from 1202, all more or less showing a connection with each other by consan-
guinit}- or by marriage. The various proprietors of Esslemont and Straloch
are given ; also the family of Irvine of Drum, who once had a connection
with the district. Foveran, long owned by the ancient family of Turing, will
be found detailed, as also all the other properties in the district.

These notes have been a labour of many years, so many that we have
begun to feel the truth of the aphorism, " Ars longa est, vita est brevis." They
have many imperfections, and dealing with so man}- names and dates, can
hardly be free from many errors.

I have had the valued assistance of man}- friends, some of whom have gone
to their rest, and their places know them no more. I gratefully record the
valued assistance of the late Mr. Charles Elphinstone Dalr}-mple, F.S.A. Scot.,
a ver}- accomplished antiquary and genealogist, and a vice-president of the
New Spalding Club ; of the late Earl of Caithness, better known as James
Augustus Sinclair, who kindly placed many of his stores of genealogical infor-
mation at my disposal. The late Lord L}-on, George Burnett, gave me ever}'
assistance ; as did also the late Lyon Clerk-Depute, ]\Ir. Riddell Stodart,

Preface. xi

whose early death was so much lamented. The lale Mr. Patrick H. Chalmers of
Avochie rendered me valuable assistance. I also received great assistance
from Colonel J. Allardyce of Culquoich, from Lieut.-Colonel Wolrige Gordon
of Esslemont, and Major John Ramsay of Barra ; also from Andrew John
Mitchell-Gill, Esq., F.S.A. Scot., of Savock and Auchinroath, author of "The
Houses of Moir-Byres," a valuable repertory of genealogical information ;
from John A. Henderson, Esq., author of the " History of the Parish of
Banchory-Devenick," &c. ; from Alexander Milne Ogston, Esq. of x'\rdoe ;
and from Alexander Morison Gordon, convener of the County Council of
Aberdeen. I am also indebted to William Alexander, Esq., LL.D., author
of " Johnny Gibb of Gushetneuk," &c. ; and to Edward Young, of Messrs.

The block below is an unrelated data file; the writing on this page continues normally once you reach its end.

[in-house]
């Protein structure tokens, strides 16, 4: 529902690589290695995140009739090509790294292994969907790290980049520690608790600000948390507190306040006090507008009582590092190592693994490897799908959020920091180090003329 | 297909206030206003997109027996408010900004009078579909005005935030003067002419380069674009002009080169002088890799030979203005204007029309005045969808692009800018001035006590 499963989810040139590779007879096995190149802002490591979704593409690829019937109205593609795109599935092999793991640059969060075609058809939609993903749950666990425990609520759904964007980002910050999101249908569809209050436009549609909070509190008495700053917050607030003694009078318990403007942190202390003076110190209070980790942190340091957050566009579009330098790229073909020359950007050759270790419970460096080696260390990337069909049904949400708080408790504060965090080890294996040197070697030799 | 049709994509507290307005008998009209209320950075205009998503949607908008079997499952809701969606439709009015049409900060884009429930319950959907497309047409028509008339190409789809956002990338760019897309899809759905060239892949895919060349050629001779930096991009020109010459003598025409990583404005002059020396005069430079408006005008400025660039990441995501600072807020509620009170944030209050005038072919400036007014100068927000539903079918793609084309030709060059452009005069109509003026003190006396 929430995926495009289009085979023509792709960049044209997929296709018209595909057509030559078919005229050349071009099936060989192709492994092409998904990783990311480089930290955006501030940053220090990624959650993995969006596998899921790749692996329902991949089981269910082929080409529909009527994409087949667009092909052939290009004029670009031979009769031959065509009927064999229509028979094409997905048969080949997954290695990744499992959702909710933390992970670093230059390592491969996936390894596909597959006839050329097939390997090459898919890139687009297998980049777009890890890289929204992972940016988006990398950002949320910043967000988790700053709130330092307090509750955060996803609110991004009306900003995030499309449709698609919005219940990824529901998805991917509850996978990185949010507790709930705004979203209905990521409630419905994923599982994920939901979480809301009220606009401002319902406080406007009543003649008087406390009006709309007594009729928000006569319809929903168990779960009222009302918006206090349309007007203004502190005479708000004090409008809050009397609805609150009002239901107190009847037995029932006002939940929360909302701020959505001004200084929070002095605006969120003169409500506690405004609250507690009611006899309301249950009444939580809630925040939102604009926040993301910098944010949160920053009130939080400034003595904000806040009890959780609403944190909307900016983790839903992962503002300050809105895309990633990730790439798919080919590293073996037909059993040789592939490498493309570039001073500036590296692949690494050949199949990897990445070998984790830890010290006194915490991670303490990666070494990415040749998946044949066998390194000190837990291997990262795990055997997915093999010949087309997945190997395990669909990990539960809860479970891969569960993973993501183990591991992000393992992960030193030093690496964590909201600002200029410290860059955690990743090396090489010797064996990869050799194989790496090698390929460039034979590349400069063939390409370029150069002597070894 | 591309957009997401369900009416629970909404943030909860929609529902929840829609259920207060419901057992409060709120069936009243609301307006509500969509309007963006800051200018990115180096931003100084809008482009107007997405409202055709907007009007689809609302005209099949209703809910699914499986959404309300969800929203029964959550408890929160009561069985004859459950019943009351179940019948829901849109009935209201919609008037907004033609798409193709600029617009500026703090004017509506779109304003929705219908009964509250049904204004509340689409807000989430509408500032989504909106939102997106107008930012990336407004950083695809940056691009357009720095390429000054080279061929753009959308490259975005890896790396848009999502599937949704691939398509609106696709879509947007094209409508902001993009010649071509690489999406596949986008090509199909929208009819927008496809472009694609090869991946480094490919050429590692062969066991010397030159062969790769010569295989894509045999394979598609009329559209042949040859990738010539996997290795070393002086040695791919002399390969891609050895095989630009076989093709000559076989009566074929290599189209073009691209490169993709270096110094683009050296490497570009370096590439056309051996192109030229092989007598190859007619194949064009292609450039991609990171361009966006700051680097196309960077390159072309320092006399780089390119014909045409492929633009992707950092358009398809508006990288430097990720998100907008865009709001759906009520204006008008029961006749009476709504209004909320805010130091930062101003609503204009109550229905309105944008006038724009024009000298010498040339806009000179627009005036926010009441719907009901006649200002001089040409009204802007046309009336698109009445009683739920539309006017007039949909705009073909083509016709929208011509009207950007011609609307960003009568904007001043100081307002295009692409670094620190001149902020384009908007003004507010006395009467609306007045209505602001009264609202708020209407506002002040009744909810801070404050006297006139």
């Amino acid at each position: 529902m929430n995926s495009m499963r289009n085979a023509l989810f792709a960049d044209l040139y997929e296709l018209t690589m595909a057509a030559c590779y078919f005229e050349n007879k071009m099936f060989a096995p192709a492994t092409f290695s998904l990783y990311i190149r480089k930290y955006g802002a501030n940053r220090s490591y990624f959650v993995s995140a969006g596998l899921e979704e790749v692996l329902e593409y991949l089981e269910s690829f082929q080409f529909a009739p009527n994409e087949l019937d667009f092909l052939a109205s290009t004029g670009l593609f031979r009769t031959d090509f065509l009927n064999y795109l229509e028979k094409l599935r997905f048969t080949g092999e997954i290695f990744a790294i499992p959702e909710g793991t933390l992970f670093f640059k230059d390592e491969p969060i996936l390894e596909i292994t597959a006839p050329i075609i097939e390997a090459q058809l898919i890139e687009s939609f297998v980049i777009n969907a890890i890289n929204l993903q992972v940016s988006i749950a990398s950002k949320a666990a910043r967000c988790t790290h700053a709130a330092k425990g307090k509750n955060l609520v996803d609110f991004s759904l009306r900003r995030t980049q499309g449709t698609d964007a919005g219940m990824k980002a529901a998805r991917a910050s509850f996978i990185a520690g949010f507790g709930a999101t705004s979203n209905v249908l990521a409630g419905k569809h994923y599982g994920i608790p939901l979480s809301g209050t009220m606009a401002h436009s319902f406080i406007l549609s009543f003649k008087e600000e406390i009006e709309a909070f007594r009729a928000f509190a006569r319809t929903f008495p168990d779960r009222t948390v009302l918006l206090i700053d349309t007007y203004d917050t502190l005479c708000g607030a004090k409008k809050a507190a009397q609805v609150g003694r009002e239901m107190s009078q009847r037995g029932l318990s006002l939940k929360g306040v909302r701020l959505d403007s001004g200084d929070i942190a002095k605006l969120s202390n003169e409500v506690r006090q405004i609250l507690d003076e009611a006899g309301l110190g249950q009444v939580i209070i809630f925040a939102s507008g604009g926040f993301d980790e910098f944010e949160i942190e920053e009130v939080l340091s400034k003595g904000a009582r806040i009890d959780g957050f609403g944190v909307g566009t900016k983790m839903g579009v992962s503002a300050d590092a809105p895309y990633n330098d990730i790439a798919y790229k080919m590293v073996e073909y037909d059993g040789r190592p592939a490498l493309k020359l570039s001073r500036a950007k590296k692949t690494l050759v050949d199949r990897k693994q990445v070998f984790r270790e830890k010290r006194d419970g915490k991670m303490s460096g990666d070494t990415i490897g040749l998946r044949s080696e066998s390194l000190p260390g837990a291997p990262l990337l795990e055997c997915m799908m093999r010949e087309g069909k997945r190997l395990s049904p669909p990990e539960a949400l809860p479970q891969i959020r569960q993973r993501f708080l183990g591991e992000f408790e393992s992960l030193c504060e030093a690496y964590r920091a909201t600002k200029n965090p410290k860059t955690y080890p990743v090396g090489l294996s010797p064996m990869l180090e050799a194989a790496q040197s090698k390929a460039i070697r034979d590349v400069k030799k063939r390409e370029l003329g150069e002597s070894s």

Wyllie & Son, the publishers of the volume. But there are three, whose
services in revising and correcting for the press, deserve especial acknowledg-
ment, namely, William Watt, Esq., of the " Free Press ; " A. M. Munro, Esq.,
F.S.A. Scot., Town-House, Aberdeen ; and the Rev. George Sutherland, M.A.,
F.S.A. Scot, of the Episcopal Church, Portsoy, author of " The Outlines of
Archaeology," &c.

For the representatives of the ancient families here detailed, I quote a poet
of the days of old.

" Giff thou desire thy house lang stand,
And thy successors bruik thy land,
Abive all things live God in fear,
Intromit nought with wrongous gear ;
Nor conquess nothing wrongously,
^^'ilh thy neighbour keep charity.
See that thou pass not thy estate,
Obe)- duly thy rragistrate ;
Oppress not but support the puire,
To help the common weill take cuire.
Use no deceit, — mell not with treason,
And to all men do right and reason ;
Both unto word and deed be true ;
All kind of wickedness eschew.
Slay no man, nor thereunto consent,
Be nought cruel but patient.
Ally ay in some guid place
With noble, honest, godly race.
Hate huirdome, and all vices flee,
Be humble, haunt guide companie ;
IJelp thy friend, and do nae wrang,
And God shall cause thy house stand lang."'

— Barclay of Mathers" advice to his son, circa 1500.


Methlick — The Gordons— now Earls of Aberdeen and Viscounts Formartine — an account